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- Caring for someone with cancer
- What carers do
- Medical care
- Understanding the MDT
Understanding the multidisciplinary team (MDT)
The multidisciplinary team (MDT) is there to support the person with cancer and their carers. Dealing with health professionals can be intimidating, especially if it’s something new for you. You may feel overwhelmed by all the new information or working out who to talk to about different issues.
Try keeping a notebook to record which members of the MDT are responsible for what area of care. You might need to make the initial contact with them if it doesn’t happen automatically. Having a key contact person in the MDT, such as a cancer care coordinator, can help you feel more comfortable.
Health professionals you might see
|general practitioner (GP)||assists with treatment decisions and works with specialists to provide ongoing care|
|surgeon*||surgically removes tumours and performs some biopsies; specialist cancer surgeons are called surgical oncologists|
|medical oncologist*||treats cancer with drug therapies such as chemotherapy, targeted therapy and immunotherapy (systemic treatment)|
|radiation oncologist*||treats cancer by prescribing and overseeing a course of radiation therapy|
|haematologist*||diagnoses and treats diseases of the bone marrow, blood and lymphatic system; prescribes chemotherapy and other drug therapies|
|nurse||administers drugs and provides care, information and support throughout treatment|
|cancer care coordinator||coordinates care, liaises with other members of the MDT, and supports the family throughout treatment; care may also be coordinated by a clinical nurse consultant (CNC) or clinical nurse specialist (CNS)|
|dietitian||recommends an eating plan to follow during treatment and recovery|
|social worker||links people with cancer and carers to support services and helps with emotional, practical or financial issues|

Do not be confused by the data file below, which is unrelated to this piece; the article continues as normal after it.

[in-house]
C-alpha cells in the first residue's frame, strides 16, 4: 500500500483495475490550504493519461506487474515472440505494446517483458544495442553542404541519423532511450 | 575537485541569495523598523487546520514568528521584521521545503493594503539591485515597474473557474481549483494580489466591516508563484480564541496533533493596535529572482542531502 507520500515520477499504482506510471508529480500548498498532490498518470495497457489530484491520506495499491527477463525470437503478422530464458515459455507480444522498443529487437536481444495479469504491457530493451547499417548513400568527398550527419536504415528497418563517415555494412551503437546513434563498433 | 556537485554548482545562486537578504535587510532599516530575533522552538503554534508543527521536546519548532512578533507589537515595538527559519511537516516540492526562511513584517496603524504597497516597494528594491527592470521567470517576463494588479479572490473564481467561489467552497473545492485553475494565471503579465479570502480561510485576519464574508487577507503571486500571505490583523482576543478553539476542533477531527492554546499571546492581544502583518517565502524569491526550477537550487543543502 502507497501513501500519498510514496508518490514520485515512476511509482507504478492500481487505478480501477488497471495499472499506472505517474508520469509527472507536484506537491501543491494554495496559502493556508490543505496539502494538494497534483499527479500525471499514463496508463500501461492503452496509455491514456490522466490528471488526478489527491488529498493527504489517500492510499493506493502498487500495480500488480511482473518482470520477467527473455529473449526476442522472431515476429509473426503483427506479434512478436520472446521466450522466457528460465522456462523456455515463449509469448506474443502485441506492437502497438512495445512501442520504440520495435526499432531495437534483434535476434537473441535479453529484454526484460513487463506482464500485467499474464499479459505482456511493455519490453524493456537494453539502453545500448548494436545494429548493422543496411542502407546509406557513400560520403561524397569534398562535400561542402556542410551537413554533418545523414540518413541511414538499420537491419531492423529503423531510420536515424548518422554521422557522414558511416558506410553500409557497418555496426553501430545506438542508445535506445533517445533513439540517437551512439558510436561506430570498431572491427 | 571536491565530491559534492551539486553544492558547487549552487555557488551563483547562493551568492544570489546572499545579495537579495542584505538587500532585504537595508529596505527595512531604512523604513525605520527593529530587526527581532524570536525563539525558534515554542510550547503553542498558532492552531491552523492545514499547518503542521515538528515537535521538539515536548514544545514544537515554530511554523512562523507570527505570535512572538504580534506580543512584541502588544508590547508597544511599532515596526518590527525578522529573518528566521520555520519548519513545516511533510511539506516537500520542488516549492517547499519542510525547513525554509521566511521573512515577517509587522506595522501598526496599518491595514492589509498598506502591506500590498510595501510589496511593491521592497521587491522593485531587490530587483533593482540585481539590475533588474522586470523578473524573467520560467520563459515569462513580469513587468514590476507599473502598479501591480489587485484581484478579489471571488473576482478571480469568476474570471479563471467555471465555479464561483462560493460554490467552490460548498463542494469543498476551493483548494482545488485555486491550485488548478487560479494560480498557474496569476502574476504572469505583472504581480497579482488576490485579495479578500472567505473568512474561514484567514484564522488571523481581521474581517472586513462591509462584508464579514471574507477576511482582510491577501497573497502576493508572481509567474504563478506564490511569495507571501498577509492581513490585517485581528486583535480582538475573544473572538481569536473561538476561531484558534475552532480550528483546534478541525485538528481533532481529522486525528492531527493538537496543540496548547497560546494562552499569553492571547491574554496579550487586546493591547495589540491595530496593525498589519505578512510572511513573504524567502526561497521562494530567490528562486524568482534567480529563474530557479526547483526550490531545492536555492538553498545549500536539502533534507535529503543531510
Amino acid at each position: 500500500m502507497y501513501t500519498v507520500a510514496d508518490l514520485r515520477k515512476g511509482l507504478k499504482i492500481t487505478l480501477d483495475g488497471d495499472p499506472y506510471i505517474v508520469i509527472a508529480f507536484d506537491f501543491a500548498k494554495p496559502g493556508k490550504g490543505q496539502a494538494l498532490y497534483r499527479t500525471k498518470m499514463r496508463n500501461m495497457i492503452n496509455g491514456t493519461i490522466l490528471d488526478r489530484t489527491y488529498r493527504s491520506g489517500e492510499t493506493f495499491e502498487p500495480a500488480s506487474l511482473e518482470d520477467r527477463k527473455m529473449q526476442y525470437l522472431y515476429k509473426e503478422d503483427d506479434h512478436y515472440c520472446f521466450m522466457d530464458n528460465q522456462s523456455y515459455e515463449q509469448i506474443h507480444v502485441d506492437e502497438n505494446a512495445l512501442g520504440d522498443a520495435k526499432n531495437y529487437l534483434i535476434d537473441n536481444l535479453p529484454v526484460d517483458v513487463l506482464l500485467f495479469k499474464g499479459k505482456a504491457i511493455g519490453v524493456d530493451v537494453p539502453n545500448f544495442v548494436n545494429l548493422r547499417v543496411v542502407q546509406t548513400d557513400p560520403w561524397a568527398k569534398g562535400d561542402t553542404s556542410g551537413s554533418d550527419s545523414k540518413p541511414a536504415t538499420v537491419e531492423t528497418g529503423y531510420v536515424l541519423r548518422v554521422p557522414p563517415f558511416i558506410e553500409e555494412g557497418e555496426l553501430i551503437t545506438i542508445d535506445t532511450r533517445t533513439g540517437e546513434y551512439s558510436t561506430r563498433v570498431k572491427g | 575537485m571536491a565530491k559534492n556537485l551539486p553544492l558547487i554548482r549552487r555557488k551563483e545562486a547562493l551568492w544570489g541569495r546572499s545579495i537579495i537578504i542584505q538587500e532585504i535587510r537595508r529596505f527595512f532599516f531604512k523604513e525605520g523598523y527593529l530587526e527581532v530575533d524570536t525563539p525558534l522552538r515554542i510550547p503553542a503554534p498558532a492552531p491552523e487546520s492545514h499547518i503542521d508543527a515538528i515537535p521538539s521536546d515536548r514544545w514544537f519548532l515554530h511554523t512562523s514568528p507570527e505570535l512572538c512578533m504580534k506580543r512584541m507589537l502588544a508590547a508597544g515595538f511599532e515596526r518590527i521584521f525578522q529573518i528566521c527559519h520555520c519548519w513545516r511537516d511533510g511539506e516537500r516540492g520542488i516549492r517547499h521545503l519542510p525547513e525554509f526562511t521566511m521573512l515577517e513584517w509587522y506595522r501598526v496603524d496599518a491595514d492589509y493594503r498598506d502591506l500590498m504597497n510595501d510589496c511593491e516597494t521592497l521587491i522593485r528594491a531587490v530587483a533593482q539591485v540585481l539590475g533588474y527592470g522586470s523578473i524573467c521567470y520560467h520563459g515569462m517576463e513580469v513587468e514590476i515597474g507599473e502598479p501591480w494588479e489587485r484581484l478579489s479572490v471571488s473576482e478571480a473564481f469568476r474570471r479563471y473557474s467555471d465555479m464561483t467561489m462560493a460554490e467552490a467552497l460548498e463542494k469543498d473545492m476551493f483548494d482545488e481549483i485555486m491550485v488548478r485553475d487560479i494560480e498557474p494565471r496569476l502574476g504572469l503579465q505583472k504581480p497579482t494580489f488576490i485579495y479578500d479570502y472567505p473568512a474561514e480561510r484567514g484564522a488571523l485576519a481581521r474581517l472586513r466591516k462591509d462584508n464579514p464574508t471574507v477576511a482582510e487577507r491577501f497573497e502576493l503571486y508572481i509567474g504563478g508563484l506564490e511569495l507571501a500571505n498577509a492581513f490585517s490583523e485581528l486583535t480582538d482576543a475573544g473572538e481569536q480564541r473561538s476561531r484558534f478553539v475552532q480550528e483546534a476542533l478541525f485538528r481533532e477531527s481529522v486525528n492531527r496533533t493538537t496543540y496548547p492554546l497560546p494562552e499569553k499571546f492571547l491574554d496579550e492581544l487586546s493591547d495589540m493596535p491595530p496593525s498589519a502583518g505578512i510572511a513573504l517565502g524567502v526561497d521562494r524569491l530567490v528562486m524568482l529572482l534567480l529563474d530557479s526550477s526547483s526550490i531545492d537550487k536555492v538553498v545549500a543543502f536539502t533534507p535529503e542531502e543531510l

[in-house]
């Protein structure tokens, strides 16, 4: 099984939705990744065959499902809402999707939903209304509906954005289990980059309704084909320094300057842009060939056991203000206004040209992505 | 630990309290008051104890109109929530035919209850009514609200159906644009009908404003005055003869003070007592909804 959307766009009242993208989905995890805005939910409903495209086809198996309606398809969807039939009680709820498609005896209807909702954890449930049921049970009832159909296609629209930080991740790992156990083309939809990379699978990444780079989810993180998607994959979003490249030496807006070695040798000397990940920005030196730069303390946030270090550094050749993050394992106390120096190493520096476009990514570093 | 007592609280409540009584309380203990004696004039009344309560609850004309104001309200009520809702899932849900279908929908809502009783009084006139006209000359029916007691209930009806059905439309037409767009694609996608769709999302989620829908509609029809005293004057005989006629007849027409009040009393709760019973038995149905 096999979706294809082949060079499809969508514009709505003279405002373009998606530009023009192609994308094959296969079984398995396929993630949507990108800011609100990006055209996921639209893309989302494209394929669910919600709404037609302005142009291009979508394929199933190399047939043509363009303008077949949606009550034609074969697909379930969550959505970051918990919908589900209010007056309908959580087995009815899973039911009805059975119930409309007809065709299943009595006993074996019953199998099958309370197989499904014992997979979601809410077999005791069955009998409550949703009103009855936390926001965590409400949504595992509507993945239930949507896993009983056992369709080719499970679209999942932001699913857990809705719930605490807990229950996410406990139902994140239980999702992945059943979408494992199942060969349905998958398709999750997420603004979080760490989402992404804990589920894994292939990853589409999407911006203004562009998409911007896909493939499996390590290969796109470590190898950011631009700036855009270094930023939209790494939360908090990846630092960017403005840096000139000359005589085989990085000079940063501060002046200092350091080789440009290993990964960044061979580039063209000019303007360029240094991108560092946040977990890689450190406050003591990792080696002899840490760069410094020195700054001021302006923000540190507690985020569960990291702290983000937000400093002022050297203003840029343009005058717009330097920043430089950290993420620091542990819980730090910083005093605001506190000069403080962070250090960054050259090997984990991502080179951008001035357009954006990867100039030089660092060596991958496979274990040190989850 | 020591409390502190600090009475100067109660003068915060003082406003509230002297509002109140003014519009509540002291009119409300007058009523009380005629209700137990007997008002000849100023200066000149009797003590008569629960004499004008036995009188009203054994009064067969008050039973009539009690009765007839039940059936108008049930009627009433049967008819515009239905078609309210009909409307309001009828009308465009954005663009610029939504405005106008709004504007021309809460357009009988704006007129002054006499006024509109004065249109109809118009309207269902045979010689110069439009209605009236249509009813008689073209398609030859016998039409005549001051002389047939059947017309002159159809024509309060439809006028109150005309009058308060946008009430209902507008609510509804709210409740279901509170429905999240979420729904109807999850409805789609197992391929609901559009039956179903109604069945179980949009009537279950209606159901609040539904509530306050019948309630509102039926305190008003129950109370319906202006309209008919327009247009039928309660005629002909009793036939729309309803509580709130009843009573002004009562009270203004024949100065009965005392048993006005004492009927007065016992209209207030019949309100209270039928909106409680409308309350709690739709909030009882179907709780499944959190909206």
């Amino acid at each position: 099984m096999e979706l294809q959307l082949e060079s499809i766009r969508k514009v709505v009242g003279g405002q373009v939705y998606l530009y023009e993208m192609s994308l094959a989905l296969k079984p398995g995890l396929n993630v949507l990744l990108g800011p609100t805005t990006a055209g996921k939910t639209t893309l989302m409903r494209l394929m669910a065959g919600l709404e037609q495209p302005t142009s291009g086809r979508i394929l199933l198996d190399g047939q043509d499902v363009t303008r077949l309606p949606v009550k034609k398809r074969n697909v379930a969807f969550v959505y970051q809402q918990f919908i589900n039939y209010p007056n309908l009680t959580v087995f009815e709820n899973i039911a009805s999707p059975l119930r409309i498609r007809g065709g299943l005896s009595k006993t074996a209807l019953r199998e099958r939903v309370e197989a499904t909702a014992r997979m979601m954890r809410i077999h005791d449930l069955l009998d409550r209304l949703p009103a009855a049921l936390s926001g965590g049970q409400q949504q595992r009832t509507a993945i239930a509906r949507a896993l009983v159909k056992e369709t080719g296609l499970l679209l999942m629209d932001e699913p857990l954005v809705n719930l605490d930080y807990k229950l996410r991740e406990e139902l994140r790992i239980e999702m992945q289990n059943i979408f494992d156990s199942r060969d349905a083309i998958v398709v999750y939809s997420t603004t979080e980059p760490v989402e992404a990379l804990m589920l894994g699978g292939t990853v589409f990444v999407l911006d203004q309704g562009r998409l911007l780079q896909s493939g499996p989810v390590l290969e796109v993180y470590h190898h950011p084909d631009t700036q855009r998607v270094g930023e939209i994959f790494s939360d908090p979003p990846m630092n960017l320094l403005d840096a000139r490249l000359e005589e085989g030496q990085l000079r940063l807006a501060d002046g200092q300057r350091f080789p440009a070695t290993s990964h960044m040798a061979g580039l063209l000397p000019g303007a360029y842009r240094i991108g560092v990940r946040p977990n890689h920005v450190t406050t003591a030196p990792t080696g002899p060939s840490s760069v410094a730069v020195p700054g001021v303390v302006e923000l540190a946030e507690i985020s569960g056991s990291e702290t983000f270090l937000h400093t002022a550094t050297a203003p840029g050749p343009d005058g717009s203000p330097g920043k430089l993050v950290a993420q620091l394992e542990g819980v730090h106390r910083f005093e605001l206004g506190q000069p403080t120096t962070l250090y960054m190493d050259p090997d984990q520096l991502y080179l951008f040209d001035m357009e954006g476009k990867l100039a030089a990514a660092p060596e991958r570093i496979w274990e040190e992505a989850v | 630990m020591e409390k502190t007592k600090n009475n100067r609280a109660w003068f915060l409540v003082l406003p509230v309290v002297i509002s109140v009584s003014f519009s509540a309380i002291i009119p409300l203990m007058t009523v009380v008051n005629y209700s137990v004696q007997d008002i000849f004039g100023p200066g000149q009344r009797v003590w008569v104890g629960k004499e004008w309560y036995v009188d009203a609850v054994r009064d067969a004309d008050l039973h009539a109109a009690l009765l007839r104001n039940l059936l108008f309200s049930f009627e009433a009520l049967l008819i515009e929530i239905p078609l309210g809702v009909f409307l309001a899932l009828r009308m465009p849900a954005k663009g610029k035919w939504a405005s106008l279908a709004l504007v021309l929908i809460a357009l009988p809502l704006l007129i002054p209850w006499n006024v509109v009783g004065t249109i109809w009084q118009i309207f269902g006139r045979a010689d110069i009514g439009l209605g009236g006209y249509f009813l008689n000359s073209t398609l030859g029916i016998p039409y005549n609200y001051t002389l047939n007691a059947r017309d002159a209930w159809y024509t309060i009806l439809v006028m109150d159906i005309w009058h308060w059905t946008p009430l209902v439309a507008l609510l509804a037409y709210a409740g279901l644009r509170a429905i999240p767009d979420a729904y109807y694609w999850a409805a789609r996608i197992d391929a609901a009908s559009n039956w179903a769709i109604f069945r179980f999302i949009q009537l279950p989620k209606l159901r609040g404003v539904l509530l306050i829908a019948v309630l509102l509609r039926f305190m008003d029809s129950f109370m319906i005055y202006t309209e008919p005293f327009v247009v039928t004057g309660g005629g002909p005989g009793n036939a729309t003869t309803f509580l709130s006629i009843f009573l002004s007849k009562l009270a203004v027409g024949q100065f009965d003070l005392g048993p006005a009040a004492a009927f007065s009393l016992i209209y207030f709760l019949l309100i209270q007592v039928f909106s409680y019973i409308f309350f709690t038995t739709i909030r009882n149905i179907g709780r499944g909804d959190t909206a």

|counsellor, psychologist, psychiatrist*||help people with cancer and their carers and families manage their emotional response during diagnosis and treatment|
|speech pathologist||helps with communication and swallowing problems|
|occupational therapist||assists in adapting the living and working environment to help the person with cancer resume their usual activities after treatment|
|physiotherapist||helps with restoring movement and mobility after treatment and preventing further injury|
|spiritual care practitioner (pastoral care)||discusses any spiritual matters and search for meaning, if appropriate; may arrange services and other religious rituals|
Download a PDF booklet on this topic.
Dr Laura Kirsten, Principal Clinical Psychologist, Nepean Cancer Care Centre, NSW; Mary Bairstow, Senior Social Worker, Cancer Centre, Fiona Stanley Hospital, WA; Anne Booms, Nurse Practitioner – Supportive and Palliative Care, Icon Cancer Centre Midland, WA; Dr Erica Cameron-Taylor, Staff Specialist, Department of Palliative Care, Mercy Hospice, Calvary Mater Newcastle, NSW; Tracey Gardner, Senior Psychologist, Cancer Counselling Service, Cancer Council Queensland; Louise Good, Cancer Nurse Consultant, WA; Verity Jausnik, Senior Policy Officer, Carers Australia; David Larkin, Cancer Supportive Care Manager, Canberra Region Cancer Centre, Canberra Hospital and Health Service, ACT; Kate Martin, Consumer; John McMath, Consumer; Simone Noelker, Physiotherapist and Wellness Centre Coordinator, Ballarat Regional Integrated Cancer Centre, VIC; Tara Redemski, Senior Physiotherapist – Cancer Care, Gold Coast University Hospital, QLD; Dean Rowe, Consumer; Chris Sibthorpe, 13 11 20 Consultant, Cancer Council Queensland.
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